Caring owners right to cry foul over dog by-laws
As ever it is the behaviour of the few which cause problems for the many. There is no doubt that dog fouling on pavements and playing areas is a problem as irresponsible owners refuse to clean up after their pet.
Potential problems are also caused by allowing large dogs off the lead in areas where children or other animals may come into contact with them. It is therefore reasonable for councils to introduce by-laws to ensure that dogs are properly controlled in public areas.
But some councils seem to be over-zealous in their attempts to address the problems. To ban dogs from running off the lead in areas like beaches which are unlikely to have anyone on them at this time of year makes little sense. Some councils want to ban dogs in public spaces like cemeteries. An outright ban in such instances is wrong.
The proper approach would be to ask owners to keep the animal on its lead to ensure they have control of it at all times. Where bans make sense are in children's play areas and on playing pitches where dog fouling or potential attacks by dogs could occur.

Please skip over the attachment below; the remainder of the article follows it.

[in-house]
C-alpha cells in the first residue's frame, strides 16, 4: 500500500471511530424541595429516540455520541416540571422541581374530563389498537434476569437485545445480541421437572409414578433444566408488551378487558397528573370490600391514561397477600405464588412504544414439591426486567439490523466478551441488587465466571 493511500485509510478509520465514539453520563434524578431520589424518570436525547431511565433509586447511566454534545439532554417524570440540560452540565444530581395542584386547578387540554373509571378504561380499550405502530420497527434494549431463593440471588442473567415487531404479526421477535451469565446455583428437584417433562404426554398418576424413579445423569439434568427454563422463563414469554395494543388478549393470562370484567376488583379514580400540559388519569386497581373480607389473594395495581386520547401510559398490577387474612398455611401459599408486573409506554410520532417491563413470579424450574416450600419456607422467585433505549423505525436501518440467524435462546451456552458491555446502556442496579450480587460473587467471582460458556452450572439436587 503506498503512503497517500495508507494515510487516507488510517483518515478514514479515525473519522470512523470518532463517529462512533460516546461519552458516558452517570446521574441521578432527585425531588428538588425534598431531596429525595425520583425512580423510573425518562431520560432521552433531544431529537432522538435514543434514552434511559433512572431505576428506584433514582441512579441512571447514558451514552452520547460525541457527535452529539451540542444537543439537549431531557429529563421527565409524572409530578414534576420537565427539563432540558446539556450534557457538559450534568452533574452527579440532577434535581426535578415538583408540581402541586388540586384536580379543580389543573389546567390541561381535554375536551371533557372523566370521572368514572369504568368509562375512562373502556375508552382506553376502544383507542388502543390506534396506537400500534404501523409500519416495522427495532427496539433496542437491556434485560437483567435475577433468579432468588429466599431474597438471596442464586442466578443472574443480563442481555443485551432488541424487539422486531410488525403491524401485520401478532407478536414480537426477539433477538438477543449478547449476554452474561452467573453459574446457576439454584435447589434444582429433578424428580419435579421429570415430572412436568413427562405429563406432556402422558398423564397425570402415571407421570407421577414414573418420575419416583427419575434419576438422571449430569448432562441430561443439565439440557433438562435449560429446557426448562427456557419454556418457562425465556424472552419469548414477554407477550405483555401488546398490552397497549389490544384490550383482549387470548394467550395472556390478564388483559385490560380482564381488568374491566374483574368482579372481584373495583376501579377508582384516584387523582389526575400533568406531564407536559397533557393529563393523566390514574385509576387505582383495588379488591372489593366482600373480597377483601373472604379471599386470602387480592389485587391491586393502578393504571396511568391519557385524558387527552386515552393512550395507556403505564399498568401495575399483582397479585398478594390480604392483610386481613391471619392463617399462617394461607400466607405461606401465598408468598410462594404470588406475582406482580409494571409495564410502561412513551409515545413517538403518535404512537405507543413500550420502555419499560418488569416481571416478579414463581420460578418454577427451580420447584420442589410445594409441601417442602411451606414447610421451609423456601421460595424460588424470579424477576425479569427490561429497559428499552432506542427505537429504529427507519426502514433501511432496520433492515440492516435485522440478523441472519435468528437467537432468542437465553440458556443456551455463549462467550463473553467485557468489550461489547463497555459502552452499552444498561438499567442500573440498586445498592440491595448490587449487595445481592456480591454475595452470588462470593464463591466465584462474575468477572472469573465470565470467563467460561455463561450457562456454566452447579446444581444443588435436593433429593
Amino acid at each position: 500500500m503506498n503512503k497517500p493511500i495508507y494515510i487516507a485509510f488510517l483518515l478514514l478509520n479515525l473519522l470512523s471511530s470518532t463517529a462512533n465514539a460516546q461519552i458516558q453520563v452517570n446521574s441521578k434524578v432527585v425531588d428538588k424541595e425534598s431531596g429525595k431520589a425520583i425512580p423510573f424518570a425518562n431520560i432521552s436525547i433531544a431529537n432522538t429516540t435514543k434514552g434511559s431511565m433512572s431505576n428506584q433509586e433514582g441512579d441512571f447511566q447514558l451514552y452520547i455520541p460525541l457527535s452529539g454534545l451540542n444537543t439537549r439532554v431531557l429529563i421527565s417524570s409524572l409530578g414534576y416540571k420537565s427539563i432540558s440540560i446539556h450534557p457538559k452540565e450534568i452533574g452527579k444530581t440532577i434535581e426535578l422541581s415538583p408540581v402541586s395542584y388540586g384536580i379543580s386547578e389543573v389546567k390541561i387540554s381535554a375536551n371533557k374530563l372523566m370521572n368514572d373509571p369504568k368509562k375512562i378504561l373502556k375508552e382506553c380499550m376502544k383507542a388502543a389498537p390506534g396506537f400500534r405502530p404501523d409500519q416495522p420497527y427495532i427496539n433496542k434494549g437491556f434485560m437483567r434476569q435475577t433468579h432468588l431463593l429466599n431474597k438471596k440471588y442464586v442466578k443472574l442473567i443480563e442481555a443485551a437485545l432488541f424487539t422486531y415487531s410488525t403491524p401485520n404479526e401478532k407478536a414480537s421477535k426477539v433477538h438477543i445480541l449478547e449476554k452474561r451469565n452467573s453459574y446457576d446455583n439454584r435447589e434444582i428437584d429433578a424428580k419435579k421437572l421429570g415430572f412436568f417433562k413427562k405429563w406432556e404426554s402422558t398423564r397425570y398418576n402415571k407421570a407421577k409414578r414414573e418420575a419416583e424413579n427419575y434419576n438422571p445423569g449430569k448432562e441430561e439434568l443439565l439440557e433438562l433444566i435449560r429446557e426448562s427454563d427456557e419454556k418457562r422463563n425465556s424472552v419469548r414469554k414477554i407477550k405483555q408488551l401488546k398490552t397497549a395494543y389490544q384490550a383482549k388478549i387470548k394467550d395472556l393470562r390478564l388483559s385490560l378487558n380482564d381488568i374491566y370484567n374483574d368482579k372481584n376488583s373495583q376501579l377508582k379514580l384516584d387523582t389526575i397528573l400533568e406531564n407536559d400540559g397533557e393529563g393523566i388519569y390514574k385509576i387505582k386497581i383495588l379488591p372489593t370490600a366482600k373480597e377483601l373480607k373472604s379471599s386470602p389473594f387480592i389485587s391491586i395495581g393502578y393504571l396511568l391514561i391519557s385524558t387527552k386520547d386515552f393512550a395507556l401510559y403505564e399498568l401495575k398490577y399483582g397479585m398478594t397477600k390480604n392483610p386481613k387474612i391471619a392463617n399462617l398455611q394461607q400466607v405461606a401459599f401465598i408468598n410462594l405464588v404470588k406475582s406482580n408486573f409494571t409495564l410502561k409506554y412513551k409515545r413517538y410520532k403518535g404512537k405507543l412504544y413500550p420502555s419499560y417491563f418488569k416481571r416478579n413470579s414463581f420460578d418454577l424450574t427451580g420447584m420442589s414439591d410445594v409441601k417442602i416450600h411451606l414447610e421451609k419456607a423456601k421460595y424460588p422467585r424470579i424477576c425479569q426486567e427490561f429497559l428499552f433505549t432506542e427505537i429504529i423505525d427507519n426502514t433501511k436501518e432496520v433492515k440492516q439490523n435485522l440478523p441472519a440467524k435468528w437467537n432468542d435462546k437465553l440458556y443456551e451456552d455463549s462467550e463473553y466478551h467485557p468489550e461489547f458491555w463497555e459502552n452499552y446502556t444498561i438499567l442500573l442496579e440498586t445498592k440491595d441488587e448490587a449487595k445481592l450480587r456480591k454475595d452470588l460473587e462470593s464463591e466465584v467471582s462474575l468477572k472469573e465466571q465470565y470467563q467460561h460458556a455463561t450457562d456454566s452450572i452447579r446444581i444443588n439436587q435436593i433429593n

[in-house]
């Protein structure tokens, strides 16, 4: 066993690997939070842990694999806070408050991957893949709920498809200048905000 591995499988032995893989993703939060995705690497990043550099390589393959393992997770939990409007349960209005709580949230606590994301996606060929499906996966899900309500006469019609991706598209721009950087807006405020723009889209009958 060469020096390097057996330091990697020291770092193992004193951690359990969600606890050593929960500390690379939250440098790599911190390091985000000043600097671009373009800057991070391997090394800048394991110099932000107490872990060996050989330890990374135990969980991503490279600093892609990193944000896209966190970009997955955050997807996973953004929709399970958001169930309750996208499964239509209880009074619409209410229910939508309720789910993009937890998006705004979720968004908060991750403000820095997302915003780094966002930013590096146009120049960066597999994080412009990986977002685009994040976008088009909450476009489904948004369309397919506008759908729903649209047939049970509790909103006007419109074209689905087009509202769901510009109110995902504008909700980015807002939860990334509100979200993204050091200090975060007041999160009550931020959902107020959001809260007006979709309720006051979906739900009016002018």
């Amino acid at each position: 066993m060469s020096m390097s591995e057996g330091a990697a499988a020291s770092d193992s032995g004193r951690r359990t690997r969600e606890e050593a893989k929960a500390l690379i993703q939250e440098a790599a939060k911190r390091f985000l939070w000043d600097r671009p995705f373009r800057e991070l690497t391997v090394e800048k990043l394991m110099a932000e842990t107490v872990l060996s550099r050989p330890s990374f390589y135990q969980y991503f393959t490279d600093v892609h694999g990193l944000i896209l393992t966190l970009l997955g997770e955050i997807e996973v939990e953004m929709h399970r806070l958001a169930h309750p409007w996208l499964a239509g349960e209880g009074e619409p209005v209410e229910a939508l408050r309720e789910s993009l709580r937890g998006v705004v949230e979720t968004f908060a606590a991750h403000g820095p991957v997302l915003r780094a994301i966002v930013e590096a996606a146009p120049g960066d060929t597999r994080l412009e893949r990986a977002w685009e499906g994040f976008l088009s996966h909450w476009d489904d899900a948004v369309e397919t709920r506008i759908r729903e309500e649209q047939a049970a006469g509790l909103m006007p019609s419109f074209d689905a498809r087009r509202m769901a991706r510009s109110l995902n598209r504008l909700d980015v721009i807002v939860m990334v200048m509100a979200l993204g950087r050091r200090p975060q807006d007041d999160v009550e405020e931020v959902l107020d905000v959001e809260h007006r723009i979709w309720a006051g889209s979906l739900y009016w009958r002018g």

Many people have a huge attachment to their dogs and want to look after them properly. They will clean up any fouling and will keep the pets under control at appropriate times.
Taking the dog for a walk is part of their daily lives and they have every right to expect to continue doing that even in urbanised environments.
The daily walk is good exercise for both owners and pets and the animals - particularly larger breeds - also need to be allowed space to roam freely. Rather than introducing blanket restrictions councils should provide more bins for the disposal of dog dirt and more wardens to ensure that owners are adhering to sensible measures when taking their pets into public areas. Dog owners can be quite passionate about their pets and councillors could be making a costly mistake in getting on the wrong side of a large constituency. It is better that both sides come to an agreed solution.